Seeing Through the Nougat

There are 36 intelligent, technologically advanced civilizations in the Milky Way galaxy.  That’s the word from scientists at the University of Nottingham in England who published their findings earlier this summer.  Their estimate is based on several things, like the rate that stars form in our galaxy, the fraction of those stars that have planets, the number of those planets that can support life, the fraction of those that could develop intelligent life and build civilization, the fraction of those that could develop technology to release signals into space, and the probable lifetime of those civilizations.  If these estimates represent what’s real, then we are not alone.

The Brits are not the first to make estimates about intelligent life in outer space.  Movie makers have been doing so since 1902’s Le Voyage dans la Lune, in which a bullet-shaped space capsule from Earth famously lands in the right eye of the moon’s grumpy face.  But all the Star Treks and Star Wars approximations of extraterrestrial life are no match for these Nottinghammers.  They used the latest cosmological observations in an effort to re-evaluate the “Drake Equation.”  No, that’s not a new record dropped by Drake the rapper.  It’s a formula developed in 1961 by American astrophysicist Dr. Frank Drake, who, coincidentally, was known to bust a few rhymes in his day.  The Drake Equation accounts for all these rates and fractions and lifetimes, and the recent application of it gives us an estimate of 36 advanced civilizations in our galaxy.

How does an intelligent civilization form, you ask?  Well, the only example we have to inform the Drake Equation is our civilization here on Earth.  It took us only about 12,000 years to progress from hunting and gathering in the wild to hunting and gathering in the aisles of Wal-Mart.  Along the way, we learned how to grow crops, raise animals, form communities, open trade, develop architecture, invent writing, conceive religion, build roads, manufacture and program computers, and launch and deploy space stations.  And we only figured out how to transmit radio waves about 100 years ago, which is the minimum criterion to be an advanced “communicating intelligence” in our galaxy.  And there could be 35 others out there.



Frankly, however, it takes more than a radio transmitter beeping sheepishly into space to make a civilization intelligent.  With further thought, we can predict that an intelligent civilization would:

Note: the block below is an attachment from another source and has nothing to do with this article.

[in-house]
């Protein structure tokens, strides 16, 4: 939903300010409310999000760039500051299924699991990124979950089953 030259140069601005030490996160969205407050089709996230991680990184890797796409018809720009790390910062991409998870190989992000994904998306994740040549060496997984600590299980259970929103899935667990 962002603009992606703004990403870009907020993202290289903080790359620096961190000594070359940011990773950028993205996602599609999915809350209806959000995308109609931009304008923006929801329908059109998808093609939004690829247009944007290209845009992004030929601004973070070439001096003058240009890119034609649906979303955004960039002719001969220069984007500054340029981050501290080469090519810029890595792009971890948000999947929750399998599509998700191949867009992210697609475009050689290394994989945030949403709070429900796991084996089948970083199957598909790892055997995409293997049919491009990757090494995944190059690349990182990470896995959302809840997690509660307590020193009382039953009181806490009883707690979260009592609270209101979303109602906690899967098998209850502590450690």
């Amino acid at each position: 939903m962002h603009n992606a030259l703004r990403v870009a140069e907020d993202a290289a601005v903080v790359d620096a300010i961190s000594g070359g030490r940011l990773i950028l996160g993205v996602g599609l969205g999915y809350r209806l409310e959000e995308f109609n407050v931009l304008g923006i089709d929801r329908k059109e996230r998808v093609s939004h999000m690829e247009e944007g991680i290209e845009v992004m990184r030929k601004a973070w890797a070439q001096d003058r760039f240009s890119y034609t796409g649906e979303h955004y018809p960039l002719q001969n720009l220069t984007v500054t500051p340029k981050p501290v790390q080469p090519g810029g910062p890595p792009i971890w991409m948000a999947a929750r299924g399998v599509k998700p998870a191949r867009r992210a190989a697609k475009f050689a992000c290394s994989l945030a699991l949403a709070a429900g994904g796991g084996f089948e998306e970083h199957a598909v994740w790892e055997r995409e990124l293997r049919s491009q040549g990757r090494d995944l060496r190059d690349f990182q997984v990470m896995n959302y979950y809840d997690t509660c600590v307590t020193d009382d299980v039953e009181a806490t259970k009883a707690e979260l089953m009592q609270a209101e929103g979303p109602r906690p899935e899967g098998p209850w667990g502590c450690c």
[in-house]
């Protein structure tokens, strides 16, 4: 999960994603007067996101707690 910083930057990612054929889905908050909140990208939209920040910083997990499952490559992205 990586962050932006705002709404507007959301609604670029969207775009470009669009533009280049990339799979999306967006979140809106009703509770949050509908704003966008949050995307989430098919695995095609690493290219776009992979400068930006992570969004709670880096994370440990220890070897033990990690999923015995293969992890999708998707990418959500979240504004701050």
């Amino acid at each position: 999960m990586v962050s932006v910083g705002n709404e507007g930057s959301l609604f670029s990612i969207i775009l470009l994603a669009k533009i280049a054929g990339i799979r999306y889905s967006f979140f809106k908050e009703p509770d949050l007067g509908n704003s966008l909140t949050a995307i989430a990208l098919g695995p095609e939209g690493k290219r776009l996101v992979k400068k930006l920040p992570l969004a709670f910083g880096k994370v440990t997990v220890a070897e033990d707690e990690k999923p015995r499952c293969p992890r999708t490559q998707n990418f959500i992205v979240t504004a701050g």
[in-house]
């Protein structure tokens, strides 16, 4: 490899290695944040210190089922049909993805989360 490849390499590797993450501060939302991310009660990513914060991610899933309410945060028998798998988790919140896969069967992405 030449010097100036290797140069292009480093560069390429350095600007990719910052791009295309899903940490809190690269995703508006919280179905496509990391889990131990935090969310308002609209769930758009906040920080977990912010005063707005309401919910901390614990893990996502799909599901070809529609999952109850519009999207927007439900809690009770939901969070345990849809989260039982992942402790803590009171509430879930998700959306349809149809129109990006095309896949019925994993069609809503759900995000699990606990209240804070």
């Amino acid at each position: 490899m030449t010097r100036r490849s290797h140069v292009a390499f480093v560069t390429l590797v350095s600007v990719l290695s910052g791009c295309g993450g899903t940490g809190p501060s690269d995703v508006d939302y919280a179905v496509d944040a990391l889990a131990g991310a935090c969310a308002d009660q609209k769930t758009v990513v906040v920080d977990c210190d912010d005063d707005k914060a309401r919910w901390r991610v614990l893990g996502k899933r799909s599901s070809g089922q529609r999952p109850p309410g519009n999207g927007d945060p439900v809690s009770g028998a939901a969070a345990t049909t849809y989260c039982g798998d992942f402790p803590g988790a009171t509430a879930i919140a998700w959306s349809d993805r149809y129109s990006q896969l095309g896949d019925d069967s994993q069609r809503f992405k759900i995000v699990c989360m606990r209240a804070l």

• Establish a stable food supply through agriculture and animal farming and build settlements nearby these operations.
  • Develop methods to quarry and process metals, like tin, copper, and iron, which are essential for developing technology.
  • Never fight over potted meats by declaring one “America’s Favorite” over another.
  • Pave their highway shoulders to prevent proliferation of lovebugs in roadside grass.
  • Make only one Rocky movie.
  • Not invent disco.
  • Not eliminate 8-track tapes.
  • Booth-review clearly missed on-field calls for blatant pass interference.
  • Follow floor arrow directions in their superstores.
  • Neither shame nor troll nor conduct elections or trials on social media.
  • Allow individuals to take turns acting as a sort of executive officer for the week, but all the decisions of that officer have to be ratified at a special bi-weekly meeting by a simple majority in the case of purely internal affairs, but by a two-thirds majority in the case of more major decisions.
  • Heed the recommendations of their Fauci’s.
  • Wear masks during their pandemics.

If the thought of communicating with an intelligent alien civilization is scary to you, don’t forget that our courageous scientists from Nottingham are no strangers to “scary” with that infamously spooky forest nearby.  And though any effort to broadcast our existence may awaken the curiosity of cruel Klingons instead of easy-going Wookies or Ewoks, there’s little worry that they’ll ever find us—or that we’ll ever find them.  Our nearest neighbor civilization is likely 17,000 light years away.  That means if we sent a message today that they could understand and reply to, we wouldn’t hear back for 34 centuries.  Once you get past the stars and gasses and dark matter and caramel and nougat, the Milky Way remains a lonely place after all.  We have only ourselves during these times. POV